“When inaccurate analytics occur, it’s a huge issue as tracking reader engagement is absolutely essential to a media organization,” Morgante Pell, a software engineer at Business Insider, said in an email interview. “Yet, it’s fairly easy to cause inaccurate analytics because most systems rely on a client-side code which can easily break if slight errors are introduced.”
Realizing this issue, Business Insider created Haunted to facilitate analytics validation. A dedicated BI staffer built the tool this month over a period of two weeks, and it’s now available for other news organizations to use.
“We rely on accurate analytics throughout our organization, from the editorial team to ad sales,” Pell said. “Yet, as we work to constantly improve the digital experience for our readers there’s the potential for new issues to be introduced which compromise the validity of those analytics. So we needed a tool to catch any such issues before they’re deployed to production and compromise our numbers.”
Pell pointed out that slight changes to site formatting, such as slideshow display, can lead to miscalculated analytics, like tracking pixels that only fire sometimes. “Most of these flaws occur because different systems are interacting (ex. our ad server and a 3rd-party analytics service) and need to respond to changes in the code,” he said.
And while most news organizations run tests to ensure that their analytics systems remain accurate after changing code, even these trials can miss subtle, sporadic errors that affect tracking data. Haunted aims to catch even these errors before taking new code live.
Basically, Haunted works by loading a local “headless” (invisible) version of BI’s website and going through the same motions a normal user would: reading stories, clicking through slideshows, etc. All the while it’s checking to make sure tracking pixels are being called as they should be and that the number of pageviews for each story read increases accurately. If Haunted finds an error, it’s up to a tech team to comb through new code and figure out which lines may be responsible for the anomaly.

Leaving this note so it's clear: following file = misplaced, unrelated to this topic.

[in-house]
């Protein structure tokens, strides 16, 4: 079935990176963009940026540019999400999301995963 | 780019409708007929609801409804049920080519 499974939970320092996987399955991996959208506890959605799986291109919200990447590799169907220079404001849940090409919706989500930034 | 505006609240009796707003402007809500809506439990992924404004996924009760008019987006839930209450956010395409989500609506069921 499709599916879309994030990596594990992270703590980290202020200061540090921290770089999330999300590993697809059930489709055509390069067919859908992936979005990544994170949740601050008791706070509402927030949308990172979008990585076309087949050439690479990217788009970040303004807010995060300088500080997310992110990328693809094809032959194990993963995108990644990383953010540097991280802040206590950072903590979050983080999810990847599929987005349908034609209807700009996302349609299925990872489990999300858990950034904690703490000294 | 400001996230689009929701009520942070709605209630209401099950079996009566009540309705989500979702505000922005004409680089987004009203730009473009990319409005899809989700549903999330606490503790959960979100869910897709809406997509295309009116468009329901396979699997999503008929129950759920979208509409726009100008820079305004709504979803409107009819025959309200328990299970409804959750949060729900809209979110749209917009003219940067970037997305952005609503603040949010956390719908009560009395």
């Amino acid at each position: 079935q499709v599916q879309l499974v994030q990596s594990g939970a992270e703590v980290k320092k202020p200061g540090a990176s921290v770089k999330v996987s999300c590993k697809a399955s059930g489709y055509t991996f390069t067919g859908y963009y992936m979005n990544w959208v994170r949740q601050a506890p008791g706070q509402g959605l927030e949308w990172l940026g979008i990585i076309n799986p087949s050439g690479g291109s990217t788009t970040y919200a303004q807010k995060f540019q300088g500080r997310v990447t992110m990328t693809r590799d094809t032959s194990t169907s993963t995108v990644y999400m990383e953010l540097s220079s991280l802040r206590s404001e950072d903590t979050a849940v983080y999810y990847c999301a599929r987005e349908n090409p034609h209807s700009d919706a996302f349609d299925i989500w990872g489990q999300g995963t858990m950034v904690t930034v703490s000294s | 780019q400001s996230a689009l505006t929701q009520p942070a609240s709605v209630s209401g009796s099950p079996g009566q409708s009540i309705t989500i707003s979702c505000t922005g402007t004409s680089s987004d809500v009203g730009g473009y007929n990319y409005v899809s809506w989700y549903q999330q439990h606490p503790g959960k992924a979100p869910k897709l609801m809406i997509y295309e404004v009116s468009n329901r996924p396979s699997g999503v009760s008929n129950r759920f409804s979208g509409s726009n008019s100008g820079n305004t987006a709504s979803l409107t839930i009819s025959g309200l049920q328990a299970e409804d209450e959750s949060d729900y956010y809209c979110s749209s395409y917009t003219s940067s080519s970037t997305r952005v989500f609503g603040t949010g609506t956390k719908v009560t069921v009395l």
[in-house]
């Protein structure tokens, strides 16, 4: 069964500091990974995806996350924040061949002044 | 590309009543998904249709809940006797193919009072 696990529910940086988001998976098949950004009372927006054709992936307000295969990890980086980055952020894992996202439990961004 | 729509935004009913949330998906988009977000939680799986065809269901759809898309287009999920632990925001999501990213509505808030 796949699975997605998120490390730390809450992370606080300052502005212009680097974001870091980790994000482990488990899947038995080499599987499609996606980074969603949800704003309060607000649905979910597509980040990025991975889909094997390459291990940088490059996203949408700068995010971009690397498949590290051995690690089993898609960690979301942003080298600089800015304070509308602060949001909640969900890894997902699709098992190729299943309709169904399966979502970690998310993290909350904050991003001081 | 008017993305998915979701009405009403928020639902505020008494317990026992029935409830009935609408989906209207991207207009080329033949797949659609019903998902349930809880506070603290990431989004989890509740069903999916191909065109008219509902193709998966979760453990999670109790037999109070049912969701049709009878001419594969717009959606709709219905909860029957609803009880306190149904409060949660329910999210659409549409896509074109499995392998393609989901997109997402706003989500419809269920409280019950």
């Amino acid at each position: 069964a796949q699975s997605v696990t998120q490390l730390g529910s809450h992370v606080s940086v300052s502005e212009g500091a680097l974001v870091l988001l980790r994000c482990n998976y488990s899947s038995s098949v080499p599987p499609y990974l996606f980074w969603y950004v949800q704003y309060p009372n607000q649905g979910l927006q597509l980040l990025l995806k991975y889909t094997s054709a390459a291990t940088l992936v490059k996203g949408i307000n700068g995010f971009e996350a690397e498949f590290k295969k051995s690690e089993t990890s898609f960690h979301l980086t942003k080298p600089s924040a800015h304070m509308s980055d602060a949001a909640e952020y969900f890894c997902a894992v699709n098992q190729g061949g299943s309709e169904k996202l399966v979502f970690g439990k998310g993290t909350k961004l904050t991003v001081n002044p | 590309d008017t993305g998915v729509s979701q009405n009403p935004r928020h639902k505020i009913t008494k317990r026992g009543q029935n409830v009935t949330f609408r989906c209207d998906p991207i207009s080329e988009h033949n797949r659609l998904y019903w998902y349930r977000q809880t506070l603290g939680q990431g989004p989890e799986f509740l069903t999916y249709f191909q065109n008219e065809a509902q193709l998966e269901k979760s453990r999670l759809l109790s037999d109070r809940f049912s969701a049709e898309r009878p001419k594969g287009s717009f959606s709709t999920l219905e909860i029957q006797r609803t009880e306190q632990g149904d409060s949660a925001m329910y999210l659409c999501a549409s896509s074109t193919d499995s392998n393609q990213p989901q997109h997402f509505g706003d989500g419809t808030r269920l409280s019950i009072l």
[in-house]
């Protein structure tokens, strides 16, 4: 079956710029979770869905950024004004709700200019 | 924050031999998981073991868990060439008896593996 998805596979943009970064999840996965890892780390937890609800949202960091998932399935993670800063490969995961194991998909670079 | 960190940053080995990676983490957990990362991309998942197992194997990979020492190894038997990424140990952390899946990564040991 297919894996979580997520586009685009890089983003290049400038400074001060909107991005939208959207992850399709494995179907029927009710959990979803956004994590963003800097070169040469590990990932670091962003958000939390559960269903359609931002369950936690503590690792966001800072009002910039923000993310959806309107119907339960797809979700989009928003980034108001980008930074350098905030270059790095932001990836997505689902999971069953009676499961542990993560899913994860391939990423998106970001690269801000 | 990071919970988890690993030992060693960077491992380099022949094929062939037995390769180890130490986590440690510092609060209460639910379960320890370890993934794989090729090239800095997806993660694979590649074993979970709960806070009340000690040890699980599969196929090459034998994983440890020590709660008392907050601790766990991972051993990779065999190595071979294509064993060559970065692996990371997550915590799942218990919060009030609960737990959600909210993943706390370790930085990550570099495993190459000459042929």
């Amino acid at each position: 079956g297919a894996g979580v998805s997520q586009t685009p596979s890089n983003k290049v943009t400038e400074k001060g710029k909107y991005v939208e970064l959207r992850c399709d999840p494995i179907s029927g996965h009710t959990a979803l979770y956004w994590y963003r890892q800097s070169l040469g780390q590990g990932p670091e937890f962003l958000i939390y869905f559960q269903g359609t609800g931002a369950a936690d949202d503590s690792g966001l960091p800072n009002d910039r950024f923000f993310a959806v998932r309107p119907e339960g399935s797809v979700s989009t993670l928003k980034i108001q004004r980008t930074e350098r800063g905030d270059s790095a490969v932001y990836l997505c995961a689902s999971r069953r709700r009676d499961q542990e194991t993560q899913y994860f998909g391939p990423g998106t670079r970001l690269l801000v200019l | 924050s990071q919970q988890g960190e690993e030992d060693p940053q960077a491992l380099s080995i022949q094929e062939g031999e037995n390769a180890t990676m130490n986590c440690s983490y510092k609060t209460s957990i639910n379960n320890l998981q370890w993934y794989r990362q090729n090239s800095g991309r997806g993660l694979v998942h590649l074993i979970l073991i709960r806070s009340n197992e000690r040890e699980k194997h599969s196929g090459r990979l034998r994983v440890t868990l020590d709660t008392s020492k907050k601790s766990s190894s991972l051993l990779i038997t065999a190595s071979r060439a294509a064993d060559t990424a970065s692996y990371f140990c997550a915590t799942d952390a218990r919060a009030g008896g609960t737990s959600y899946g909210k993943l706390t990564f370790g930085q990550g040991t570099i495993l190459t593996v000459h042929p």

Pell emphasized the importance of news organizations having a plan for catching analytics anomalies and testing changes before they go live as Haunted can do. Media outlets can now make use of the tool, available on GitHub.
“We know that this is an issue which other organizations have to deal with and thought it could definitely prove useful,” Pell said. “At Business Insider, we rely on a wide variety of open source software, from MongoDB to PHP, and this served as a great opportunity to give something back without compromising our core competencies.”
For more information about how analytics are affecting editorial decisions, look out for WAN-IFRA’s upcoming Shaping the Future of News Publishing report on data.